Few projects are completely new projects. I'm not sure it's specific to scientific computing, but at least in this field, you tend to build your applications based on existing (scientific) models, perhaps produced by other groups/people. You will always have to deal with some amount of legacy code, whether you want it or not.
Fortran is what a lot of scientists have been taught with and what a lot of the libraries they need are implemented in. A number of them might not be computer scientists or IT people, more computational scientists. Their primary goal is rarely computing, it's their science first.
While a large number of programmers would have a tendency to learn a new programming language or framework whenever they get a chance (including during their spare time), most scientists would use that time exploring new ideas regarding their science.
A domain expert who's trained in Fortran (or any language) and surrounded by people who are in a similar situation will have no incentive to move away from it.
It's not just that now other languages can be as good as Fortran in terms of performance, they need to be much better: there needs to be a good reason to move away from what you have and know.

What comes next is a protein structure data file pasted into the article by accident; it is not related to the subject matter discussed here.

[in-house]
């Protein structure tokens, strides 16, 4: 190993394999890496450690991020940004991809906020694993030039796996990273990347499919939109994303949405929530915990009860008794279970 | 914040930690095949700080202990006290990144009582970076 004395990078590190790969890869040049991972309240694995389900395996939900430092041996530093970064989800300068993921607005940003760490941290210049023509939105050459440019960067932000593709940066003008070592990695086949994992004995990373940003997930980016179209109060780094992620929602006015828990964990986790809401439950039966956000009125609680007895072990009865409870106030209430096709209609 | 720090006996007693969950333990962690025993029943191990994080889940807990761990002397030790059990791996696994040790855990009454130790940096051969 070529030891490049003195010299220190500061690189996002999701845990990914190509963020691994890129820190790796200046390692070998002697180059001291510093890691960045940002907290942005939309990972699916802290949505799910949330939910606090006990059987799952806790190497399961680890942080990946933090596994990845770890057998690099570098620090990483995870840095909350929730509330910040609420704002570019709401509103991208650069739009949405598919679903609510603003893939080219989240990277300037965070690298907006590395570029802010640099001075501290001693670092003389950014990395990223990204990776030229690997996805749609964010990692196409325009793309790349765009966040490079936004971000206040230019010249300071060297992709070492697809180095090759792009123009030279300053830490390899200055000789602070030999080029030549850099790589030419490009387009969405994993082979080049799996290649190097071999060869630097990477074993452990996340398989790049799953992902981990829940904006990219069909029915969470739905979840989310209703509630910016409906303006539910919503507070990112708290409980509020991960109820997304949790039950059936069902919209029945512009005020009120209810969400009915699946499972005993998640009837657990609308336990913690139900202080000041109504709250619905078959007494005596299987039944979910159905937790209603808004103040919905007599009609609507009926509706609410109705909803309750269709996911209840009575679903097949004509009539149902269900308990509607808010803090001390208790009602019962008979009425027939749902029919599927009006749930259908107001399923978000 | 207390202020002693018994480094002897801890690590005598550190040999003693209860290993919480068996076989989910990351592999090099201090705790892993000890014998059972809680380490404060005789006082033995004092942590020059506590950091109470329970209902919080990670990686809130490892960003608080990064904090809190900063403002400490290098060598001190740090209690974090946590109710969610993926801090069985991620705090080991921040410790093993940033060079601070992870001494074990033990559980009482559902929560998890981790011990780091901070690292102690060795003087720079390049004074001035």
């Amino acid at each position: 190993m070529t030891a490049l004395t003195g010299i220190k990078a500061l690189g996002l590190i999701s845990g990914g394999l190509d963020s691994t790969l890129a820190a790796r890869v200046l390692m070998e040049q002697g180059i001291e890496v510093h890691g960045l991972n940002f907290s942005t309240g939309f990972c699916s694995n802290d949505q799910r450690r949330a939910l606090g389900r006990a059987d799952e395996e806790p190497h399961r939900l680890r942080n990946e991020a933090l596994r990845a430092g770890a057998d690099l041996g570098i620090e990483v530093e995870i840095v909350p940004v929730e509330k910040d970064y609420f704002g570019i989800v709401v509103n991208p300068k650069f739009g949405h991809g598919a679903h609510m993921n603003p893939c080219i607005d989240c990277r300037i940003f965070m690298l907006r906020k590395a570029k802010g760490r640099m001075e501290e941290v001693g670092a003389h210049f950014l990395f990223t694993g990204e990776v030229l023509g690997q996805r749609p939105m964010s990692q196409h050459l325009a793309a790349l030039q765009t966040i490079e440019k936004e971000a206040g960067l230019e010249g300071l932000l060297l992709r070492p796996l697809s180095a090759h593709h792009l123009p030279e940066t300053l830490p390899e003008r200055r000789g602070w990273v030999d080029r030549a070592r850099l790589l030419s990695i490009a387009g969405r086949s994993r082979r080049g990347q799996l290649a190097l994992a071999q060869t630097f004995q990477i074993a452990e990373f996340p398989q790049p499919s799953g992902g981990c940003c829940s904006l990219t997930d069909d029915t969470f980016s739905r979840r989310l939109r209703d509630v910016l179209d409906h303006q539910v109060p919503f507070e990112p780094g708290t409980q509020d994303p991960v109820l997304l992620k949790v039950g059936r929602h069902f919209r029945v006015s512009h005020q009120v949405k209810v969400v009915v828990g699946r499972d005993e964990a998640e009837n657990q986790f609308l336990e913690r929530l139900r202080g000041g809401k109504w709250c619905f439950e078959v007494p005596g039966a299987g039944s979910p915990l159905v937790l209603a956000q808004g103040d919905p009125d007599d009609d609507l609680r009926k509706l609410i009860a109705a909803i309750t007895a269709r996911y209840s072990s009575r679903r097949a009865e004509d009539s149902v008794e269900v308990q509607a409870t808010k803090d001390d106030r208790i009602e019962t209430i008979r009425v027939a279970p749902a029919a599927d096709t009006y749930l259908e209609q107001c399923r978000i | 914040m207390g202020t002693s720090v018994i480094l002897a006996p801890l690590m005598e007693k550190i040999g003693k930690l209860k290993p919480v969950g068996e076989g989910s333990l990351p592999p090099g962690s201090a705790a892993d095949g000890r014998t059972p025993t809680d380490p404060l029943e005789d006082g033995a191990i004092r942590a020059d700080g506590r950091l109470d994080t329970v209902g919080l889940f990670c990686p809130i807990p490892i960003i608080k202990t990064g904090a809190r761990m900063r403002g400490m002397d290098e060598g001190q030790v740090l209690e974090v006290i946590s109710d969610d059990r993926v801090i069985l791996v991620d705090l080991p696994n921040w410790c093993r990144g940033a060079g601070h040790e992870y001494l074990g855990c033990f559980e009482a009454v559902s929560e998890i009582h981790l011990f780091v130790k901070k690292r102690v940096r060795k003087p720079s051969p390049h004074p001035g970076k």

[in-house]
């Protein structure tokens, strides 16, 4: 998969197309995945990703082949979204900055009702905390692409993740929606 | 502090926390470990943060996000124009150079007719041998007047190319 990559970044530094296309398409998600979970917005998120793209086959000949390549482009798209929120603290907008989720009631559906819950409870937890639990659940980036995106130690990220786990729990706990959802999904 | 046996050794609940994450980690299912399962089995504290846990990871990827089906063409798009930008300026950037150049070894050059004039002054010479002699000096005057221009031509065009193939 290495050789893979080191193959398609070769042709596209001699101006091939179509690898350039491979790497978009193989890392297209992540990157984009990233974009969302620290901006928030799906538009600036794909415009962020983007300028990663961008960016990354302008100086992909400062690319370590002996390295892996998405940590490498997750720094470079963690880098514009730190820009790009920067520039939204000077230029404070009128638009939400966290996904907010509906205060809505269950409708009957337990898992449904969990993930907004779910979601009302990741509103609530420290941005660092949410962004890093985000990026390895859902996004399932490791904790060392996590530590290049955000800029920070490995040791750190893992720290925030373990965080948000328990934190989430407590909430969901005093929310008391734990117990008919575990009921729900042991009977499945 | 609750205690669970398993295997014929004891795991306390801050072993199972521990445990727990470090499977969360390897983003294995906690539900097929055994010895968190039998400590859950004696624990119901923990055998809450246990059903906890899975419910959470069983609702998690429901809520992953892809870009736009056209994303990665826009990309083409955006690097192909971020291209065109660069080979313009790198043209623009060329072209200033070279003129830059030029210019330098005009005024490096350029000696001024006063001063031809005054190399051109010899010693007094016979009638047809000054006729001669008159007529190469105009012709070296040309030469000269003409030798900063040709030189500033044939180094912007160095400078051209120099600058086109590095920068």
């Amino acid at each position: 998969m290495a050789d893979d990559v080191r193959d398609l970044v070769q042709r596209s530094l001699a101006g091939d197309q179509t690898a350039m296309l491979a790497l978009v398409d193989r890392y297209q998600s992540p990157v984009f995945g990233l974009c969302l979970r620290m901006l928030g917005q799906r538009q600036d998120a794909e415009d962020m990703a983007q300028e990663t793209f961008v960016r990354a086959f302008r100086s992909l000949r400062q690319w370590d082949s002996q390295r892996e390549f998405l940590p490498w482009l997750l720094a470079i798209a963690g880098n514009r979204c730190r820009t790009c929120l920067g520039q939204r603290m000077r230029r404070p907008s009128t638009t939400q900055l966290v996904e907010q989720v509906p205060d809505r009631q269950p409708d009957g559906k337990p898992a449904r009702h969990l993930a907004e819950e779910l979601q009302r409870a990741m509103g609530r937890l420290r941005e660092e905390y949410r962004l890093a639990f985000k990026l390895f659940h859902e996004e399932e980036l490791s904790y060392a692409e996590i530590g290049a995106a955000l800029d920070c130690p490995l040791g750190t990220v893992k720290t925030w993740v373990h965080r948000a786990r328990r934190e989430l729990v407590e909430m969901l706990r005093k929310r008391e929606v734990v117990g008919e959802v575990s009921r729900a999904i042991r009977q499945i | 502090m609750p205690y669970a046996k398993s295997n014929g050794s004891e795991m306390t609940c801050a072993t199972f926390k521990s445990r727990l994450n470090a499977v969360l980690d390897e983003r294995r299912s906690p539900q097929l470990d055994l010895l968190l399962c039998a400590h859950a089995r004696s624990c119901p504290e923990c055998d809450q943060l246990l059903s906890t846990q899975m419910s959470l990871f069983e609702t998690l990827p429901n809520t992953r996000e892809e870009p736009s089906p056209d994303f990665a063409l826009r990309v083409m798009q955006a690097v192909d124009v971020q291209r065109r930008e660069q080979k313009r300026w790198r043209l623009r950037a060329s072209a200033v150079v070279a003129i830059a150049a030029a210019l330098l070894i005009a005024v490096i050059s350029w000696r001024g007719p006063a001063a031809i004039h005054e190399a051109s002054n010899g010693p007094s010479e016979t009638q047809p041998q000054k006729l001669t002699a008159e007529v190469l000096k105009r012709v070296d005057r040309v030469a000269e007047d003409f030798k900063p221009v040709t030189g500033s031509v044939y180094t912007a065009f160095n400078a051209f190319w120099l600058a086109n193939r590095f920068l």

It's also a "vicious" circle to a degree. I've always found comparisons between Java and Fortran a bit difficult, simply because a number of Java scientific applications are not programmed in a Java way. Some of the Java Grande benchmark applications look clearly like Fortran programs turned into C programs, copied/pasted/tweaked into Java programs (in a method, passing the length of the array as an extra parameter next to the array itself gives a clue, if I remember well). Because of this, Java (for example) hasn't got a great reputation in the scientific community, even though its performance is getting better. A consequence of that is that there is little overlap between HPC experts and Java experts, for example. Even from the hardware vendors or libraries implementors, little demand from users leads to little support offered, which in turns deters users who would potentially be interested in moving to other languages.
Note that this doesn't preclude the same (or other) scientists from using other languages for other purposes (e.g. workflow management, data management, quicker modeling with Matlab, Numpy, ...).